Despite years of cynicism, I’m obviously not the only one who wants to this to end the right way. Fans packed the house for Rick on April 1 to watch a stunning, retirement banner from Oxford Pennant unfurl in the rafters. Despite differences in opinion about lots of things — trajectory of the team, impact of the ownership, whatever — we came together for the first sellout game in ages to celebrate a man who has artfully called games for half a century. The #ThankYouRJ hashtag is full of sincere, wonderful memories of the man who defined the game for us. And, as icing on the cake, the team’s “vibes” (as they’ve come to be called affectionately online) have mostly matched up with this multi-month celebration of Jeanneret’s career.
It’s been a lucky, unexpected confluence of good, wholesome things — a fun and special way to close one chapter, and start another.
When RJ gave his brief address to a packed house earlier this month, he referenced the song “Beautiful Noise” by Neil Diamond. The song itself is about the peace you find in the everyday sights and sounds of your life. Rick concluded by saying the roar of the fans, a sound I’m sure he hadn’t heard in quite a while, was his “beautiful noise.”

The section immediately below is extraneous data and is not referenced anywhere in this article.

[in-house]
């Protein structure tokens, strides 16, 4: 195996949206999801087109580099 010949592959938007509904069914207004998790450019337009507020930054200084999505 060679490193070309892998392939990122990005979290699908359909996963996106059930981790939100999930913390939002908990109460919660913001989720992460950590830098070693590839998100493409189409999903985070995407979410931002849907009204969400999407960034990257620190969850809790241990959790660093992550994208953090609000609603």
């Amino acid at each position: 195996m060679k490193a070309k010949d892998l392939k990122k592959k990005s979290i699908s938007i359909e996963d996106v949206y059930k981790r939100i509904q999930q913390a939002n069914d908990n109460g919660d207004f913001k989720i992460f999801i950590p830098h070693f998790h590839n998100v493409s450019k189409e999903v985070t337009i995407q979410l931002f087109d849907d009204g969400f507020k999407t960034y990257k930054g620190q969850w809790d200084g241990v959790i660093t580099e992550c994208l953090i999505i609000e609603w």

Just as fan jubilation was his beautiful noise, his jubilant, manic calls have been ours. The team, for the first time in 11 years, is giving us all something to connect with. How do you say goodbye to that? How do you reckon with letting go of one of your sports heroes, when we’re finally watching a team that might be worthy of the beautiful noise that RJ has offered us for 51 years?
If you’re watching at home or at the bar, you take in the fact that you are listening to a legendary, generational talent narrate a game for you one last time. If you’re going to the game, as I am, you bring the energy and the beautiful noise that heartens RJ’s calls to give him one final dose of the vibrance KeyBank Center has long lacked. Wherever you’re watching, you reward the team tonight for its efforts, because there’s plenty to complain and argue about tomorrow.
In short? To say goodbye to this season and Rick Jeanneret the right way, you live in the moment. You ride the vibes. You embrace the beautiful noise.